The Curious Role of Learning in Climate Policy: Should We Wait for More Data?

Given the large uncertainties regarding potential damages from climate change and the significant but also uncertain costs of reducing greenhouse gas emissions, the debate over a policy responce is often framed as a choice of acting now or waiting until the uncertainty is reduced. I demonstrate in the general case that the ability to learn in the future can lead to either less restrictive or more restrictive policies today.

Costing Methodologies

The costs of climate change policies are estimated and their implications discussed in many parts of the IPCC’s Assessment Report. The use of consistent cost concepts across the TAR is important, in order to facilitate comparability across different cost assessment approaches. In this guidance paper, we propose a set of definitions for the different concepts and present a relation between them. We suggest that, in every case where costs are referred to, authors make clear which cost concept or concepts they are using.

Constraints and potentials of future irrigation water availability on agricultural production under climate change

We compare ensembles of water supply and demand projections from 10 global hydrological models and six global gridded crop models. These are produced as part of the Inter-Sectoral Impacts Model Intercomparison Project, with coordination from the Agricultural Model Intercomparison and Improvement Project, and driven by outputs of general circulation models run under representative concentration pathway 8.5 as part of the Fifth Coupled Model Intercomparison Project.

Global Environmental Risks

Can the existing and very extensive private sector organizations provide those at risk from climate change with adequate insurance cover? If not, why not? What changes in market institutions might be appropriate in this case? This paper is about these and related questions. In attempting to answer them, we deal with many different aspects of the theory of risk-bearing.

Early warning systems saves millions of lives. A WMO Factsheet.

Early warning systems (EWS) are a critical life-saving tool for floods, droughts, storms, bushfires and other hazards. Recorded economic losses linked to extreme hydro-meteorological events have increased nearly 50 times over the past five decades, but the global loss of life has decreased significantly, by a factor of about 10, thus millions of lives are being saved.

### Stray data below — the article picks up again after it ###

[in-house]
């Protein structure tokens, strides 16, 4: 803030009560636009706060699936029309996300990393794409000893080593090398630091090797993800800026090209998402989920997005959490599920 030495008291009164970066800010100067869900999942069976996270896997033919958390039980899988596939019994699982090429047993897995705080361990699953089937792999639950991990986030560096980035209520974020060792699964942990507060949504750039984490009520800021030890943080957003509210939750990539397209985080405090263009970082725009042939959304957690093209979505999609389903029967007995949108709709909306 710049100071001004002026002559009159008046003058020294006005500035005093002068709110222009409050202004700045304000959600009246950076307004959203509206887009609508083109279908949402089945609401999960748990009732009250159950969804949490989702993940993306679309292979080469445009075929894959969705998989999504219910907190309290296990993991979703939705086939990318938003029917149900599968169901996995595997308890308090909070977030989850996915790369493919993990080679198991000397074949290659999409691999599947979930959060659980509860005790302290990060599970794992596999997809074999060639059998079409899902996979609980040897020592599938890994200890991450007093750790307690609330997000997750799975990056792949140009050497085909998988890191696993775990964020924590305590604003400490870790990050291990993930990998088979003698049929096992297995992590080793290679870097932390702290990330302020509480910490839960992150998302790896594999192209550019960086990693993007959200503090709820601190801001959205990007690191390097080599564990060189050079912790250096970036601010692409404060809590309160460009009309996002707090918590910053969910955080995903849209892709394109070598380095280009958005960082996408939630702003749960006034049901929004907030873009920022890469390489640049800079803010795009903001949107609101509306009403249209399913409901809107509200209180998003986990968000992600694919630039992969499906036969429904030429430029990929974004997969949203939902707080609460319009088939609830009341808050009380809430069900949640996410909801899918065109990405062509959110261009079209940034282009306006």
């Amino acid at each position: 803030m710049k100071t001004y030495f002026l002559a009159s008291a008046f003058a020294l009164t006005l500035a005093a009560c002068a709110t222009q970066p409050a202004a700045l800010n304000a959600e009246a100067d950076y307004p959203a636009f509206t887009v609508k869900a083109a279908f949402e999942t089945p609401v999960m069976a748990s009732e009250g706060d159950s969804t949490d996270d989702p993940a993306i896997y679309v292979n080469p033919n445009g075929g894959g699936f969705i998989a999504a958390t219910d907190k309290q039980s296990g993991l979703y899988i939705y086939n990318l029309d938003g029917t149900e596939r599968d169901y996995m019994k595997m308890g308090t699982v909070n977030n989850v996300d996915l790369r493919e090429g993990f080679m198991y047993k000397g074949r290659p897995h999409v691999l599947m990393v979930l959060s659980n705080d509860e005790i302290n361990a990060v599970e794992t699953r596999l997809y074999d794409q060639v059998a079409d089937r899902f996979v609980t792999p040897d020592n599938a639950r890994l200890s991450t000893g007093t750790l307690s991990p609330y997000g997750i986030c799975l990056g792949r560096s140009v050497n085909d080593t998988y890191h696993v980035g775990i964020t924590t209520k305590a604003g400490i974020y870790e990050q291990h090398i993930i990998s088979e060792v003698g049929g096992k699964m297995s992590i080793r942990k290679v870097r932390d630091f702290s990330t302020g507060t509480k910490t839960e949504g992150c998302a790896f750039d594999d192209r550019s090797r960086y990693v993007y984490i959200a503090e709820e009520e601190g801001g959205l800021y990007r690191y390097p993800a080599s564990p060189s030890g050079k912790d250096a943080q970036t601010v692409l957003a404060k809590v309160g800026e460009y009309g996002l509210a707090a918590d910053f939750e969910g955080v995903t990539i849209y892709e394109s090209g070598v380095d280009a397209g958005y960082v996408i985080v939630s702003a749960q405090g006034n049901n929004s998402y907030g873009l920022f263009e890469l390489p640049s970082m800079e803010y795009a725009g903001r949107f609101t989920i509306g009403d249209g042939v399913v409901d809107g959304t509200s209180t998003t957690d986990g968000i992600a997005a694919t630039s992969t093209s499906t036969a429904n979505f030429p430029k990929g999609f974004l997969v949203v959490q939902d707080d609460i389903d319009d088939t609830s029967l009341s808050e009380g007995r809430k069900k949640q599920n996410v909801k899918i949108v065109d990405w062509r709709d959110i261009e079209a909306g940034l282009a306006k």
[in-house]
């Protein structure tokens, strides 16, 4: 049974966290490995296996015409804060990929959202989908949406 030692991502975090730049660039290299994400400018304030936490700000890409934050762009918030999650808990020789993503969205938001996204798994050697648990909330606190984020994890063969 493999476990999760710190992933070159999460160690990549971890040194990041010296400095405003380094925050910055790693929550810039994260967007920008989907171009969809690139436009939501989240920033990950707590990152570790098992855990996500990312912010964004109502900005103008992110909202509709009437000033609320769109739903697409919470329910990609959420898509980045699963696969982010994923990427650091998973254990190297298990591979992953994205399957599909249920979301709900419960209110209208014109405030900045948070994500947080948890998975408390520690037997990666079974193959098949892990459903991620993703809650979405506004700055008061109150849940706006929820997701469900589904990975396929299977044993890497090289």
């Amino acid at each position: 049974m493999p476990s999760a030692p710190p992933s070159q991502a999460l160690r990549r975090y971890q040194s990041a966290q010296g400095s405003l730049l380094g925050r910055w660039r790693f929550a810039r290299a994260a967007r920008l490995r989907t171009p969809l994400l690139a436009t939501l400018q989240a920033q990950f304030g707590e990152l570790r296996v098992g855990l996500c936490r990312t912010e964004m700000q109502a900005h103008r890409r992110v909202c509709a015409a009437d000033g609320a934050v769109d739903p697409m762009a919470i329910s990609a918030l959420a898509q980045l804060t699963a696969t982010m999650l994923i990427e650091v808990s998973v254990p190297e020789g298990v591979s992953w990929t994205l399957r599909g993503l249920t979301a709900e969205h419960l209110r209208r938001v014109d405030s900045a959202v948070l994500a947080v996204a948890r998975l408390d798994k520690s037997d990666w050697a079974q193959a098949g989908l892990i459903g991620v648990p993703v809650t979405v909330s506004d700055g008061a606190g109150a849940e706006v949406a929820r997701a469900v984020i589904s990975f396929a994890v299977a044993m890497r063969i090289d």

Climate-smart smallholder agriculture: What’s different?

There is a growing consensus that climate change is transforming the context for rural development, changing physical and socio-economic landscapes and making smallholder development more expensive. But there is less consensus on how smallholder agriculture practices should change as a result. The paper proposes three major changes.

Costs and Benefits of Disaster Risk Reduction

The ISDR secretariat commissioned three papers to guide discussions at the High Level Dialogue of the first session of the Global Platform for Disaster risk Reduction. The authors of the notes were requested to introduce the topics briefly, to provide some excerpts of cases studies, with figures, as well as highlighting some pressure points that could be addressed by the ISDR system.

Impacts of CGIAR Crop Improvement and Natural Resource Management Research: A Review of Evidence

This paper has examined the trends in funding and impacts of CGIAR research with a focus on distribution of economic benefits and sustainability of natural resources. The evidence has clearly shown that the impacts in terms of agricultural growth, poverty reduction and environmental protection continue to be impressive.

Public Health: Adapting to Climate Change.

To date, little research has addressed public policy options to frame the nation’s approach to adapt to a changing climate. In light of scientific evidence of extreme and unpredictable climate change, prudent policy requires consideration of what to do if markets and people fail to anticipate these changes, or are constrained in their ability to react. This issue brief is one in a series that results from the second phase of a domestic adaptation research project conducted by Resources for the Future.

Adaptation benefits and costs: are they important in the global policy picture and how can we estimate them?

This paper has three broad objectives. The first is to examine a little more carefully a main theme of this issue of Global Environmental namely: the usefulness of information about the global marginal benefits of greenhouse gas (GHG) emissions reductions to various groups in both developed and developing countries.

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